Hunched over, clutching his stomach, Saeed Saleh gasps for air. The cross-country runner has stopped suddenly during a practice sprint around the track at Fordson High in Dearborn.
"I couldn't breathe," the senior panted. "It came out of nowhere. I wasn't able to keep on going."
That's understandable, given that Saeed, like thousands of Muslims across metro Detroit, abstains from all food and liquids during daylight hours for Ramadan, the Islamic holy month that started in mid-September.
For high school athletes, the 30 days are a special challenge, one that puts their faith to the test as they balance America's tradition of school sports with their religion.
Far from a clash of civilizations, what plays out on fields and courts across Michigan is a blend of cultures that complement each other, reinforcing their common values of sacrifice, discipline and hard work.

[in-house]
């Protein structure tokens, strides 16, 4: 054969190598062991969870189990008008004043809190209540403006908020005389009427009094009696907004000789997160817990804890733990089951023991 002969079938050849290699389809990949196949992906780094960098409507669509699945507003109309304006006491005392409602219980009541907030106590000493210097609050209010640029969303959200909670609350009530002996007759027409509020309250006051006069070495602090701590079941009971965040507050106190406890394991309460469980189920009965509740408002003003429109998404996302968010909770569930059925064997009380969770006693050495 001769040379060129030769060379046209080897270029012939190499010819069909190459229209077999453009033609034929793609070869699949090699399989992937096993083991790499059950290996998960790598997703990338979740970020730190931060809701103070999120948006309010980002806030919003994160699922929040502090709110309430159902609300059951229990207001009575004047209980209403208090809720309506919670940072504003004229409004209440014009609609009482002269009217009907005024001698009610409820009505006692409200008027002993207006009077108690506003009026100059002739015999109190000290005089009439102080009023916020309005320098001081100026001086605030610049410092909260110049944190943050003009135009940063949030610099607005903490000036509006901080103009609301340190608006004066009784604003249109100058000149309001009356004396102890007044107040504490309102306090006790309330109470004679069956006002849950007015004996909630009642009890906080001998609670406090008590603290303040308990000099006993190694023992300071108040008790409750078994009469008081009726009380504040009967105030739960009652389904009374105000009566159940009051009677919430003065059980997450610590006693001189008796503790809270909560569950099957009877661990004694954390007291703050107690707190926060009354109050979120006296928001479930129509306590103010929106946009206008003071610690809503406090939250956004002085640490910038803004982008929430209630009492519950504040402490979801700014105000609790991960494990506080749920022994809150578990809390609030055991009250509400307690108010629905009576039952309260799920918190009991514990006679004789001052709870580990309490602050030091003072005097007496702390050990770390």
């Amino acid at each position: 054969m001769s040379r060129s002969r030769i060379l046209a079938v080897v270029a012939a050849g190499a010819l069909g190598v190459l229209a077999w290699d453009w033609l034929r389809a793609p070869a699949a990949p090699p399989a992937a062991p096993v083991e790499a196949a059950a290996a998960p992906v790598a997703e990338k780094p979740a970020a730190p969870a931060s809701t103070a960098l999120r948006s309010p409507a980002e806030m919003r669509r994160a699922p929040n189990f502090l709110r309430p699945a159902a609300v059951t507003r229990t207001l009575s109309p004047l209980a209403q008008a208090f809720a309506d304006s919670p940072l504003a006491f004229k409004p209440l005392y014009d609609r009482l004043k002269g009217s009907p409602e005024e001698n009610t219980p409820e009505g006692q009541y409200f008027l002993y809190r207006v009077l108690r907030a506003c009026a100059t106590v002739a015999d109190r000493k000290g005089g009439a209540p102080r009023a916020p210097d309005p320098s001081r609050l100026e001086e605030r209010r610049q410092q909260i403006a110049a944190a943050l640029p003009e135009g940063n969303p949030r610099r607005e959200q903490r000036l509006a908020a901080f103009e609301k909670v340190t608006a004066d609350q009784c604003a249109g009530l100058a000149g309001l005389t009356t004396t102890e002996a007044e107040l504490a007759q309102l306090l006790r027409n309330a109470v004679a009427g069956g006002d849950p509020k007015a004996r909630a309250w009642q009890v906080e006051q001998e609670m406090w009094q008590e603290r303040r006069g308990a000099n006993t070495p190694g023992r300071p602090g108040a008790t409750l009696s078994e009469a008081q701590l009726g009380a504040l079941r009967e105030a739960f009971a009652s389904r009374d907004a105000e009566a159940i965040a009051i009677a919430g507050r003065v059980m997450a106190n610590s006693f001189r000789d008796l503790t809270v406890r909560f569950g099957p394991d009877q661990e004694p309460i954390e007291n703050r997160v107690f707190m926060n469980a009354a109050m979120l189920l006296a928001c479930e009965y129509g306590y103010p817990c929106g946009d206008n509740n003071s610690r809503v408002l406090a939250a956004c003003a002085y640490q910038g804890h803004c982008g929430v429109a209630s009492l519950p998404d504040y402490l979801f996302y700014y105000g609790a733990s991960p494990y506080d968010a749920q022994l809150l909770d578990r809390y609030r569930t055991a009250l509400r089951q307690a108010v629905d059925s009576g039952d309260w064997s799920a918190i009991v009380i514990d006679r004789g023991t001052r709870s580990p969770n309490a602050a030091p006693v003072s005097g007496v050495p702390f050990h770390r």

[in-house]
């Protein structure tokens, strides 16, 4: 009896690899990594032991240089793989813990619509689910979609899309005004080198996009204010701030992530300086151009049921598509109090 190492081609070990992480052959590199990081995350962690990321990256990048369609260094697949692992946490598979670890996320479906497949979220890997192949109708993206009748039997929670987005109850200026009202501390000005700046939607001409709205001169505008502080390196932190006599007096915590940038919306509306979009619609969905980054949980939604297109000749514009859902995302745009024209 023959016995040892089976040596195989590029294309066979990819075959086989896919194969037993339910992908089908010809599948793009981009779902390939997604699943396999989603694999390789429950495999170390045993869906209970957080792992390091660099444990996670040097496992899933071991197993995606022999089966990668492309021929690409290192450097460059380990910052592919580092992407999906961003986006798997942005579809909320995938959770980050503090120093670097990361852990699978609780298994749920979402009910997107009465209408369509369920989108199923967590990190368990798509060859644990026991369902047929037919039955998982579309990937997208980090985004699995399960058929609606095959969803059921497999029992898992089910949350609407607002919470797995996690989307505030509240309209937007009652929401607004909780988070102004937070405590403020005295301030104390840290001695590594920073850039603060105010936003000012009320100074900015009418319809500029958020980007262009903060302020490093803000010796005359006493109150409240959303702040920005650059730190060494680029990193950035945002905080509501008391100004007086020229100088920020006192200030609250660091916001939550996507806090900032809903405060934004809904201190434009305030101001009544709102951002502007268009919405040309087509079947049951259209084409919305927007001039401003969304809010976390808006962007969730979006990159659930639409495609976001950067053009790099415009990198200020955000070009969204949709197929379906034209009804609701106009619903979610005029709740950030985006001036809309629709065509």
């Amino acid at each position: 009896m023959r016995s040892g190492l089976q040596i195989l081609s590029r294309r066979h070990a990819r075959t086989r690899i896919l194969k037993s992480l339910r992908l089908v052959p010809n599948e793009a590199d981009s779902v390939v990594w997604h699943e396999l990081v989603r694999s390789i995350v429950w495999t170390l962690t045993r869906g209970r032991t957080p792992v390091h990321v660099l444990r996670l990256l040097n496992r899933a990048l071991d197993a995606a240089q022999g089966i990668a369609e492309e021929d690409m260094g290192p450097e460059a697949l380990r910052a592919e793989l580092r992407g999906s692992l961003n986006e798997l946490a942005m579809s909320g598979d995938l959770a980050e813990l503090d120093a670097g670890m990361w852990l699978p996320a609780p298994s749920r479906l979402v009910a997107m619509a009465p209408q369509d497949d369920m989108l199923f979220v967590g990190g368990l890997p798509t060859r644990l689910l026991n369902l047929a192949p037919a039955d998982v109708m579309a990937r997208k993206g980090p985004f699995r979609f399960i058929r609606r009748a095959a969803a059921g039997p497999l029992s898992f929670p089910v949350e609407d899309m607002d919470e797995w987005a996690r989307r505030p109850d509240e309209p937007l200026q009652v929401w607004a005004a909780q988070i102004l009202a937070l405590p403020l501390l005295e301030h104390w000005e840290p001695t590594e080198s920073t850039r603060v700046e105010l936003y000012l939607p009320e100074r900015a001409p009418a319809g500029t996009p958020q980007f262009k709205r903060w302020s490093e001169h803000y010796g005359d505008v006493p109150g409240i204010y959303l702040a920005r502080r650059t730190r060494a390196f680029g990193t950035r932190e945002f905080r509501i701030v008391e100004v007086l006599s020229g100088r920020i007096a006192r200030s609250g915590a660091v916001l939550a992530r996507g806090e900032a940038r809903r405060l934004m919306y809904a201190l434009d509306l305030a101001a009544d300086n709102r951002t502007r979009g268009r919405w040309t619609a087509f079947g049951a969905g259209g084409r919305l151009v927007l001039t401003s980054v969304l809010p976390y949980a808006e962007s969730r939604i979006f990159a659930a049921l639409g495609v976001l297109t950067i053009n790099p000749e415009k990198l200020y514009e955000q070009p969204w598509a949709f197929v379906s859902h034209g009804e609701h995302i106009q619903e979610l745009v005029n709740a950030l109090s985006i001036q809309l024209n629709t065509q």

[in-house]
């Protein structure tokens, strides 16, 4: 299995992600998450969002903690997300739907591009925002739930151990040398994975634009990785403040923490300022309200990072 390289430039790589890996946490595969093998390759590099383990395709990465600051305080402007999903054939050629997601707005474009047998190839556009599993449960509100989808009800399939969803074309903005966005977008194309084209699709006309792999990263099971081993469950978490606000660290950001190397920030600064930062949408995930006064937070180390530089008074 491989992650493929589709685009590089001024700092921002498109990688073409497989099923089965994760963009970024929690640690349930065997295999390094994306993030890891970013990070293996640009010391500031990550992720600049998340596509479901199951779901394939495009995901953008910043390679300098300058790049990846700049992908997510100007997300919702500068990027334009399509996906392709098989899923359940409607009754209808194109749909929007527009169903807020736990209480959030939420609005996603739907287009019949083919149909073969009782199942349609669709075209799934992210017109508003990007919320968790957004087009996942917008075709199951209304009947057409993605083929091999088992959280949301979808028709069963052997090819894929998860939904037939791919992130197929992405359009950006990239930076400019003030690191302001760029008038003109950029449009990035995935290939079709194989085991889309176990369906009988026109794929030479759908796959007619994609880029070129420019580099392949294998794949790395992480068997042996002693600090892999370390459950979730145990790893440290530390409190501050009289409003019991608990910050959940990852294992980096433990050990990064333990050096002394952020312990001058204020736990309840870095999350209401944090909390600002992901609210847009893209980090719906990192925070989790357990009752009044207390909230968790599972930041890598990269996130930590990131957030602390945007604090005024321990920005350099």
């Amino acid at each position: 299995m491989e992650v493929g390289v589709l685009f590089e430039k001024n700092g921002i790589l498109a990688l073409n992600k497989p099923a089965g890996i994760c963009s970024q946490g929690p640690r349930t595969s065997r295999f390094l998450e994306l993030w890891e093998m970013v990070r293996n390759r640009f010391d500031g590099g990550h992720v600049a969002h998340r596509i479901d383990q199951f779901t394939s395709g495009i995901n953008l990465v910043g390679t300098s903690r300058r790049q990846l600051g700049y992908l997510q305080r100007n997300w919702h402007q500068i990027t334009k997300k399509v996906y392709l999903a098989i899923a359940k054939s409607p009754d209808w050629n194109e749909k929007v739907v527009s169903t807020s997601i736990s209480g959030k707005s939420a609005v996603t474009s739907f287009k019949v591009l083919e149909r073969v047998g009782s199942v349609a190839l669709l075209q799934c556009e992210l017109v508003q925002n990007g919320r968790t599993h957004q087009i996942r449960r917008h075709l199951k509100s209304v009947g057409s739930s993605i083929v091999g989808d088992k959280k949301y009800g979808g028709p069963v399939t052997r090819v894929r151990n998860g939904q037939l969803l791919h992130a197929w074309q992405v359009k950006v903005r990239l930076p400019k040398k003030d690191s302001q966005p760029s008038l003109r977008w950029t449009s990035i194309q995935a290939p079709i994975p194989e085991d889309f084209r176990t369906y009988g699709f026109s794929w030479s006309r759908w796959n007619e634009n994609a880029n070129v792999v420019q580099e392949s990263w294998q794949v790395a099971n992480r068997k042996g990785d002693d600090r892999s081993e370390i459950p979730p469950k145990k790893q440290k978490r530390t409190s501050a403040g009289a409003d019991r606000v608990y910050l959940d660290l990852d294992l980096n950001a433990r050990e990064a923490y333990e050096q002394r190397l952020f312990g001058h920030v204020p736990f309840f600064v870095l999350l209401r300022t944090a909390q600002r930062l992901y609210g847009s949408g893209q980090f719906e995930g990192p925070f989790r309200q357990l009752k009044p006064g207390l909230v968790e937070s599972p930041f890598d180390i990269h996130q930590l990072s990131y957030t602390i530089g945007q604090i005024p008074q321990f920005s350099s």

Islam's emphasis on forbearance overlaps with the lessons learned on American playgrounds, say local imams, athletes, players and coaches, both Muslim and non-Muslim.
"The philosophy of Ramadan ... is the same thing we're teaching these kids on the field," said Hussein Berry, who founded a junior football league in Dearborn. "It all comes together."
Some Muslim football players got dispensations this fall from local Islamic scholars to break fasts early on game day -- not unlike the time when a Detroit rabbi cited a Talmudic verse that allowed Tigers slugger Hank Greenberg to play on Rosh Hashanah (but not on Yom Kippur) during the 1934 pennant race. (MORE)